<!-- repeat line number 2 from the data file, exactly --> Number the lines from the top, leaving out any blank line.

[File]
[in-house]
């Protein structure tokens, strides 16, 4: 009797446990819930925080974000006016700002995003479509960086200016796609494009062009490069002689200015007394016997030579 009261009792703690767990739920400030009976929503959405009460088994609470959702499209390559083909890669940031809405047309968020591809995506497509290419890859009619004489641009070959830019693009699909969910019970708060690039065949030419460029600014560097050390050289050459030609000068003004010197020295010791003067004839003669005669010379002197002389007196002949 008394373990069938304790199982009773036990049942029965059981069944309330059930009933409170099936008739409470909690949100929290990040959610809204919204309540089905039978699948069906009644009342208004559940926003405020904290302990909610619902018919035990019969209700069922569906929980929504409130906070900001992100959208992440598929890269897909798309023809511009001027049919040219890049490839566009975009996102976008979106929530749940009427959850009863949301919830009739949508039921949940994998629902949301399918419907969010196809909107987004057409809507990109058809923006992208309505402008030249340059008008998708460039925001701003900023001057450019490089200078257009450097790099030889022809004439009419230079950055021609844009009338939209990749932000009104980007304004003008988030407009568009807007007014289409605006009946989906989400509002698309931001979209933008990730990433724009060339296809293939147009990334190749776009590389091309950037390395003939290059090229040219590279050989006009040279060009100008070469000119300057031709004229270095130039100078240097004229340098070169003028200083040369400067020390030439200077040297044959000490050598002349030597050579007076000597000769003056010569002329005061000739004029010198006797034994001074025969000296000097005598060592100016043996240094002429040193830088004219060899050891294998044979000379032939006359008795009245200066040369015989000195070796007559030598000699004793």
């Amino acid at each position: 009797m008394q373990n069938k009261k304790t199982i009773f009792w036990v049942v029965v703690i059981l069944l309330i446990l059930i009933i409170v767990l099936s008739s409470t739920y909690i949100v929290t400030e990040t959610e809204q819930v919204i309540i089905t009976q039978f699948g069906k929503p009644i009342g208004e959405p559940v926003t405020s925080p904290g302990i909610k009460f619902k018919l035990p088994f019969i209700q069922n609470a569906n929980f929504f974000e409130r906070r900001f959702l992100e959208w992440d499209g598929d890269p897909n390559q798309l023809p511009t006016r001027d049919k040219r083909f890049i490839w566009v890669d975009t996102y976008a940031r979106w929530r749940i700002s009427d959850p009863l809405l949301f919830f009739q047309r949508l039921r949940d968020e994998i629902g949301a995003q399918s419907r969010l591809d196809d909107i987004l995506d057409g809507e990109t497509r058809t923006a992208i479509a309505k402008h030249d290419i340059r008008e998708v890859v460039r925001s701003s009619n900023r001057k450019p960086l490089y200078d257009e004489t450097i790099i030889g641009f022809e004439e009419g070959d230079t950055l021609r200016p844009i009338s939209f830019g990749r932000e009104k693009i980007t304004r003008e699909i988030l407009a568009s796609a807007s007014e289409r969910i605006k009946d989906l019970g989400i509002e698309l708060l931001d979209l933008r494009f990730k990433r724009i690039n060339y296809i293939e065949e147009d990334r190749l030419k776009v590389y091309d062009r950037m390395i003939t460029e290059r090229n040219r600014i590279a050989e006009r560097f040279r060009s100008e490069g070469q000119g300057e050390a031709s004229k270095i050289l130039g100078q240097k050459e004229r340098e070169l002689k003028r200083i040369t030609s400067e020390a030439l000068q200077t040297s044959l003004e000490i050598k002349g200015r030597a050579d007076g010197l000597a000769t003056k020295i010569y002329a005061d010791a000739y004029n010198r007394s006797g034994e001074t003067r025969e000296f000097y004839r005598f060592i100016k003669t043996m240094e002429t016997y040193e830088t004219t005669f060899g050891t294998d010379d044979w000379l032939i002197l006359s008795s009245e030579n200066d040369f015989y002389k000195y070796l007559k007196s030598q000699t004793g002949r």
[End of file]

């Protein structure tokens, strides 16, 4: 009797446990819930925080974000006016700002995003479509960086200016796609494009062009490069002689200015007394016997030579 009261009792703690767990739920400030009976929503959405009460088994609470959702499209390559083909890669940031809405047309968020591809995506497509290419890859009619004489641009070959830019693009699909969910019970708060690039065949030419460029600014560097050390050289050459030609000068003004010197020295010791003067004839003669005669010379002197002389007196002949 008394373990069938304790199982009773036990049942029965059981069944309330059930009933409170099936008739409470909690949100929290990040959610809204919204309540089905039978699948069906009644009342208004559940926003405020904290302990909610619902018919035990019969209700069922569906929980929504409130906070900001992100959208992440598929890269897909798309023809511009001027049919040219890049490839566009975009996102976008979106929530749940009427959850009863949301919830009739949508039921949940994998629902949301399918419907969010196809909107987004057409809507990109058809923006992208309505402008030249340059008008998708460039925001701003900023001057450019490089200078257009450097790099030889022809004439009419230079950055021609844009009338939209990749932000009104980007304004003008988030407009568009807007007014289409605006009946989906989400509002698309931001979209933008990730990433724009060339296809293939147009990334190749776009590389091309950037390395003939290059090229040219590279050989006009040279060009100008070469000119300057031709004229270095130039100078240097004229340098070169003028200083040369400067020390030439200077040297044959000490050598002349030597050579007076000597000769003056010569002329005061000739004029010198006797034994001074025969000296000097005598060592100016043996240094002429040193830088004219060899050891294998044979000379032939006359008795009245200066040369015989000195070796007559030598000699004793």